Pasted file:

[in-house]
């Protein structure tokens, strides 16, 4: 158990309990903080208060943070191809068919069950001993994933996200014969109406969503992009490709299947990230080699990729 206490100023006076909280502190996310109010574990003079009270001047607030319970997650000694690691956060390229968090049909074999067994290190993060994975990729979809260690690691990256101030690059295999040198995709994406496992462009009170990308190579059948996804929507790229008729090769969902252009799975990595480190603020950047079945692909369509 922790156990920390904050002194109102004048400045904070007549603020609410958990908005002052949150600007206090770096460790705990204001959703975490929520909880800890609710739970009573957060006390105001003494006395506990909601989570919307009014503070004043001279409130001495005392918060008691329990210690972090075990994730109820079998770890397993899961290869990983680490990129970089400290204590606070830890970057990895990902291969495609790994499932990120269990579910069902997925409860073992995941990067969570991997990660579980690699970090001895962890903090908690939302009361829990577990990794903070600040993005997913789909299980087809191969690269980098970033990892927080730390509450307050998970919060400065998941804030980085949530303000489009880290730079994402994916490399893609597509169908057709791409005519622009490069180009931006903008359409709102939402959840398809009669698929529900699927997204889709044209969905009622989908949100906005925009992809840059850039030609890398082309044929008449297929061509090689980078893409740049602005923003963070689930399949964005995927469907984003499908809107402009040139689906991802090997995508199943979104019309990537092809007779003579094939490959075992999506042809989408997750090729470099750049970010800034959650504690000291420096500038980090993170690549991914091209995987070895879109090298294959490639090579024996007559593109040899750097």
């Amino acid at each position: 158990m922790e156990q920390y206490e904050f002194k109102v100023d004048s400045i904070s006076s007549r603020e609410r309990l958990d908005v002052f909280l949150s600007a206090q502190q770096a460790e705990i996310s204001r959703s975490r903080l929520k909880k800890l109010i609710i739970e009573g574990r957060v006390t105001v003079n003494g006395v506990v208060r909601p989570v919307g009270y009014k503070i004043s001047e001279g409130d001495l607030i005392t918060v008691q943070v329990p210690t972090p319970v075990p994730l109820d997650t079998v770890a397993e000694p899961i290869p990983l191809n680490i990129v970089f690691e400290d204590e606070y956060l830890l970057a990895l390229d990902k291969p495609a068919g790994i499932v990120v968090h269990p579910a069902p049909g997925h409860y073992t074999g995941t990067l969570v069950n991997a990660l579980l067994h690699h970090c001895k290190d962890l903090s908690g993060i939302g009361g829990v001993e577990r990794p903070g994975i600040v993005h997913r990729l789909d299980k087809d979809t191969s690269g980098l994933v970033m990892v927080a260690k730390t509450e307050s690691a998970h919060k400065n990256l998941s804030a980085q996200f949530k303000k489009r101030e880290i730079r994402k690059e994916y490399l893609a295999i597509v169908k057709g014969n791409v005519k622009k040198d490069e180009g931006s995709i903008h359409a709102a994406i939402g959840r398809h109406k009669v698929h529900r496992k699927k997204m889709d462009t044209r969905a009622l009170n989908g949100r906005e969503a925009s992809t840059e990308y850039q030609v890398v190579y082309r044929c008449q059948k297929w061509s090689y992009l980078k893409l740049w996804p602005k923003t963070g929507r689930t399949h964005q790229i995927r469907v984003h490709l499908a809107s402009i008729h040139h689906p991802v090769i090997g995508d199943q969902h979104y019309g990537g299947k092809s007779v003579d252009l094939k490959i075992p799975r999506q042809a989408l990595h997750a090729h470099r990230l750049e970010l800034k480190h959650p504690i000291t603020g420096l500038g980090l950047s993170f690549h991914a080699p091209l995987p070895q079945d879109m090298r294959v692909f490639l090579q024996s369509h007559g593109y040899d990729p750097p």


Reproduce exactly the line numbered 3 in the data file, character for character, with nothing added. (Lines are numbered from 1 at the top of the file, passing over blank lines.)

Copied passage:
């Amino acid at each position: 158990m922790e156990q920390y206490e904050f002194k109102v100023d004048s400045i904070s006076s007549r603020e609410r309990l958990d908005v002052f909280l949150s600007a206090q502190q770096a460790e705990i996310s204001r959703s975490r903080l929520k909880k800890l109010i609710i739970e009573g574990r957060v006390t105001v003079n003494g006395v506990v208060r909601p989570v919307g009270y009014k503070i004043s001047e001279g409130d001495l607030i005392t918060v008691q943070v329990p210690t972090p319970v075990p994730l109820d997650t079998v770890a397993e000694p899961i290869p990983l191809n680490i990129v970089f690691e400290d204590e606070y956060l830890l970057a990895l390229d990902k291969p495609a068919g790994i499932v990120v968090h269990p579910a069902p049909g997925h409860y073992t074999g995941t990067l969570v069950n991997a990660l579980l067994h690699h970090c001895k290190d962890l903090s908690g993060i939302g009361g829990v001993e577990r990794p903070g994975i600040v993005h997913r990729l789909d299980k087809d979809t191969s690269g980098l994933v970033m990892v927080a260690k730390t509450e307050s690691a998970h919060k400065n990256l998941s804030a980085q996200f949530k303000k489009r101030e880290i730079r994402k690059e994916y490399l893609a295999i597509v169908k057709g014969n791409v005519k622009k040198d490069e180009g931006s995709i903008h359409a709102a994406i939402g959840r398809h109406k009669v698929h529900r496992k699927k997204m889709d462009t044209r969905a009622l009170n989908g949100r906005e969503a925009s992809t840059e990308y850039q030609v890398v190579y082309r044929c008449q059948k297929w061509s090689y992009l980078k893409l740049w996804p602005k923003t963070g929507r689930t399949h964005q790229i995927r469907v984003h490709l499908a809107s402009i008729h040139h689906p991802v090769i090997g995508d199943q969902h979104y019309g990537g299947k092809s007779v003579d252009l094939k490959i075992p799975r999506q042809a989408l990595h997750a090729h470099r990230l750049e970010l800034k480190h959650p504690i000291t603020g420096l500038g980090l950047s993170f690549h991914a080699p091209l995987p070895q079945d879109m090298r294959v692909f490639l090579q024996s369509h007559g593109y040899d990729p750097p």